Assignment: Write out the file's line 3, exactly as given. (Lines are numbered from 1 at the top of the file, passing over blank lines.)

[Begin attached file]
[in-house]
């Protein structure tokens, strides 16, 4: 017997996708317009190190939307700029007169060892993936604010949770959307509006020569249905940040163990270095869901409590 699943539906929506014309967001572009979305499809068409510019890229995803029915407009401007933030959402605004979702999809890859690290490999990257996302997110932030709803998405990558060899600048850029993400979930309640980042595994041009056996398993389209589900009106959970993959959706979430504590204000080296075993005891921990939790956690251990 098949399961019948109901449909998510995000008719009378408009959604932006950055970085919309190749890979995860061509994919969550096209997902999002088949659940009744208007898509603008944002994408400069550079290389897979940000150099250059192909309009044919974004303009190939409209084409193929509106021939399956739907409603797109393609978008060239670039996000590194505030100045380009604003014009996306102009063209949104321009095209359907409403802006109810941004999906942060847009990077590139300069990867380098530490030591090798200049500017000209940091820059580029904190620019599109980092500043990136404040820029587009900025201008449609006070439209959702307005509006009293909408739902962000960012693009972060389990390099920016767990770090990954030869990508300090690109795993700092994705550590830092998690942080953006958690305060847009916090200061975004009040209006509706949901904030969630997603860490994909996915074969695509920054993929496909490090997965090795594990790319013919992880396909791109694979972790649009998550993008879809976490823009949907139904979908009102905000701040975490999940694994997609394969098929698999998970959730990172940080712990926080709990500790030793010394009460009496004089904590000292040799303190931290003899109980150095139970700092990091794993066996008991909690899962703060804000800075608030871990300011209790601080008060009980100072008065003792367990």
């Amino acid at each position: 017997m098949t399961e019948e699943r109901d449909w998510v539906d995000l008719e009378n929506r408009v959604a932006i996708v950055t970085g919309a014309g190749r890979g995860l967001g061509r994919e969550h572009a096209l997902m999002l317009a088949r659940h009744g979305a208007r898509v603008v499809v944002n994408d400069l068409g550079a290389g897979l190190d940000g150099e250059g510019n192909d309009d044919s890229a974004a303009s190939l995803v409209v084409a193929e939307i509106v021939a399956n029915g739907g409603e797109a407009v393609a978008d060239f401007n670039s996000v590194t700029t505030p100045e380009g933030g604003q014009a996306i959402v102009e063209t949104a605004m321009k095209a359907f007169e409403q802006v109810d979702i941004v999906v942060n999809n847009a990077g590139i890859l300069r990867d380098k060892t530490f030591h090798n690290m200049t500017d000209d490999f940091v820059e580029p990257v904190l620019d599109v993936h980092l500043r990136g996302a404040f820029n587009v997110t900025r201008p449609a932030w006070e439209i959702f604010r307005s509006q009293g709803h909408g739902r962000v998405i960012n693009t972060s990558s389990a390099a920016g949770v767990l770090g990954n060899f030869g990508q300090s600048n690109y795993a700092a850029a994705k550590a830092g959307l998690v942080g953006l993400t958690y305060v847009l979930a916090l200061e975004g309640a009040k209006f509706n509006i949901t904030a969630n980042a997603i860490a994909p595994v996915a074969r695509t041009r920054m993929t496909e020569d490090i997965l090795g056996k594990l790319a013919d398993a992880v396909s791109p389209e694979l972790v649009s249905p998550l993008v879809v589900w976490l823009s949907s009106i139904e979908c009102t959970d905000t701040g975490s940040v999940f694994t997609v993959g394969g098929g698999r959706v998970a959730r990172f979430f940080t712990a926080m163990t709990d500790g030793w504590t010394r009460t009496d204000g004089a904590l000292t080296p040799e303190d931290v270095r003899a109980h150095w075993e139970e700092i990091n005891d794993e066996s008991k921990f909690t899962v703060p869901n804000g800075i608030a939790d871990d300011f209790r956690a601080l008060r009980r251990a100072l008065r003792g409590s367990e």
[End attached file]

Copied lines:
């Amino acid at each position: 017997m098949t399961e019948e699943r109901d449909w998510v539906d995000l008719e009378n929506r408009v959604a932006i996708v950055t970085g919309a014309g190749r890979g995860l967001g061509r994919e969550h572009a096209l997902m999002l317009a088949r659940h009744g979305a208007r898509v603008v499809v944002n994408d400069l068409g550079a290389g897979l190190d940000g150099e250059g510019n192909d309009d044919s890229a974004a303009s190939l995803v409209v084409a193929e939307i509106v021939a399956n029915g739907g409603e797109a407009v393609a978008d060239f401007n670039s996000v590194t700029t505030p100045e380009g933030g604003q014009a996306i959402v102009e063209t949104a605004m321009k095209a359907f007169e409403q802006v109810d979702i941004v999906v942060n999809n847009a990077g590139i890859l300069r990867d380098k060892t530490f030591h090798n690290m200049t500017d000209d490999f940091v820059e580029p990257v904190l620019d599109v993936h980092l500043r990136g996302a404040f820029n587009v997110t900025r201008p449609a932030w006070e439209i959702f604010r307005s509006q009293g709803h909408g739902r962000v998405i960012n693009t972060s990558s389990a390099a920016g949770v767990l770090g990954n060899f030869g990508q300090s600048n690109y795993a700092a850029a994705k550590a830092g959307l998690v942080g953006l993400t958690y305060v847009l979930a916090l200061e975004g309640a009040k209006f509706n509006i949901t904030a969630n980042a997603i860490a994909p595994v996915a074969r695509t041009r920054m993929t496909e020569d490090i997965l090795g056996k594990l790319a013919d398993a992880v396909s791109p389209e694979l972790v649009s249905p998550l993008v879809v589900w976490l823009s949907s009106i139904e979908c009102t959970d905000t701040g975490s940040v999940f694994t997609v993959g394969g098929g698999r959706v998970a959730r990172f979430f940080t712990a926080m163990t709990d500790g030793w504590t010394r009460t009496d204000g004089a904590l000292t080296p040799e303190d931290v270095r003899a109980h150095w075993e139970e700092i990091n005891d794993e066996s008991k921990f909690t899962v703060p869901n804000g800075i608030a939790d871990d300011f209790r956690a601080l008060r009980r251990a100072l008065r003792g409590s367990e």